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Seed (2006)
Year, country:
Uwe Boll
Michael Paré Will Sanderson Ralf Moeller
1h 30m

"Seed" is a 2006 Canadian horror film directed by Uwe Boll. The movie is known for its extreme and graphic content, targeting the horror genre. Here's a brief description:

Plot:The story follows Max Seed (played by Will Sanderson), a notorious serial killer sentenced to death for his heinous crimes. As part of his execution, Seed is buried alive. However, against all odds, Seed survives the execution and returns with a thirst for revenge.

Re-emerging from the grave, Seed embarks on a brutal and sadistic killing spree, targeting those who were involved in his arrest, trial, and execution. His methods are particularly gruesome, involving various forms of torture and violence. As Seed continues his rampage, law enforcement and those who were connected to his case are forced to confront the nightmare they thought they had buried.


  • Revenge: The film revolves around the theme of revenge as the resurrected serial killer seeks vengeance against those who played a role in his execution.
  • Extreme Horror: "Seed" is known for its extreme and graphic depiction of violence, pushing the boundaries of horror content.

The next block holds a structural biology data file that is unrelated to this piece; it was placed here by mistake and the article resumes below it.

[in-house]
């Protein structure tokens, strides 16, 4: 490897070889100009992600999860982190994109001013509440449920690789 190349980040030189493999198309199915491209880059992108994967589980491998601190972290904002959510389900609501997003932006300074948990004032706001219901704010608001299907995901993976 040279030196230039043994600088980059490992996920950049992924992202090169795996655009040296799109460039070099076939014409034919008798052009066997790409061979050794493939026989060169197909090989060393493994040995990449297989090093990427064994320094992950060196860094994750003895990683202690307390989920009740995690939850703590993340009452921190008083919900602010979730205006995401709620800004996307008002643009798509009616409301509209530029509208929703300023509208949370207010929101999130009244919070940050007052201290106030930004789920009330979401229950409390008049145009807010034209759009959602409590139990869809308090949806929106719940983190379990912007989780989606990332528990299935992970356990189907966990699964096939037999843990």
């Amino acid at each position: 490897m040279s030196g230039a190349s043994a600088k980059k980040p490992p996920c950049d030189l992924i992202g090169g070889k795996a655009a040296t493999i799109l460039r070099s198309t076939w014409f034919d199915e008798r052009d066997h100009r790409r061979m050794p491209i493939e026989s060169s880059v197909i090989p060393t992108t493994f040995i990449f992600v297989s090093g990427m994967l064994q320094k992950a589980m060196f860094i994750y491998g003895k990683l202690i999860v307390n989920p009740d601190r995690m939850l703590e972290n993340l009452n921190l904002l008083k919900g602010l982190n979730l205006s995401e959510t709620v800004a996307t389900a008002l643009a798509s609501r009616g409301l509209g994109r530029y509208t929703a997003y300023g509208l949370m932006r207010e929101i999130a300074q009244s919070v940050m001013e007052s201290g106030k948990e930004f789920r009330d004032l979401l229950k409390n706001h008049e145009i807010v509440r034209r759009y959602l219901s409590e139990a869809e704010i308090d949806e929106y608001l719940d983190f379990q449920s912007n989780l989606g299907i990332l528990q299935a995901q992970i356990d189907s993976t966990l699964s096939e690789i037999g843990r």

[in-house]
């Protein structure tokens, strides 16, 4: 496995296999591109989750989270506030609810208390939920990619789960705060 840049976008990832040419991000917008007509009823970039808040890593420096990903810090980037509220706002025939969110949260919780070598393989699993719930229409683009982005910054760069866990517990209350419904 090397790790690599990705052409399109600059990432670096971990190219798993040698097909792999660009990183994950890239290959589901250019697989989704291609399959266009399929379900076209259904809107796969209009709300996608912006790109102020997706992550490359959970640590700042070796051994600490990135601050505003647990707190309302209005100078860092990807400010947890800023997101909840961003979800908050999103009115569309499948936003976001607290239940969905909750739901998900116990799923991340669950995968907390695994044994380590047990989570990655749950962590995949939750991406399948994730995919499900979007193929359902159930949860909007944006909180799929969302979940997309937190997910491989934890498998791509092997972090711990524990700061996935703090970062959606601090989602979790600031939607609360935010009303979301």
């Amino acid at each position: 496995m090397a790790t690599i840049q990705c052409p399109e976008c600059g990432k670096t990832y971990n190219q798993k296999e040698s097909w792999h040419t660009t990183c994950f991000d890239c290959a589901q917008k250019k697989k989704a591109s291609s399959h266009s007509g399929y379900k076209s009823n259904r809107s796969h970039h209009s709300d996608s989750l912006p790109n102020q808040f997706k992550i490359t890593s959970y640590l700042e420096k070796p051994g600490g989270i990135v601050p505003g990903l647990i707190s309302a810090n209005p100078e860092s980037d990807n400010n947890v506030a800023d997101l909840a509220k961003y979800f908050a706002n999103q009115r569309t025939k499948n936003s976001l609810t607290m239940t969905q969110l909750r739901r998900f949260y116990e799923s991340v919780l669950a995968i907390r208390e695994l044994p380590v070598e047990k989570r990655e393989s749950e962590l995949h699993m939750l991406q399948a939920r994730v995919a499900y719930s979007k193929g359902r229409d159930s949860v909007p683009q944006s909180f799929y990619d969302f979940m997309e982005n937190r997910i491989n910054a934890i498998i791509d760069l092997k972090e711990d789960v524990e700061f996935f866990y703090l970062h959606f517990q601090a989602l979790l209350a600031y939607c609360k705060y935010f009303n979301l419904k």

• Will Sanderson: He plays Max Seed, the brutal and vengeful serial killer.
  • Ralf Moeller: He portrays Detective Matt Bishop, one of the characters involved in the initial arrest of Seed.

Critical Reception:"Seed" received overwhelmingly negative reviews from both critics and audiences. The film was criticized for its gratuitous violence, lack of coherent storytelling, and overall poor production quality. Uwe Boll's direction and the extreme nature of the content were particularly panned.

Note: "Seed" gained attention for being one of the films directed by Uwe Boll, who has been known for creating controversial and often critically panned movies.

If you have a strong stomach for extreme horror content and are interested in films that push the boundaries of graphic violence, "Seed" may appeal to those who seek intense and visceral cinematic experiences. However, it's important to note that the film's extreme nature has contributed to its divisive reception.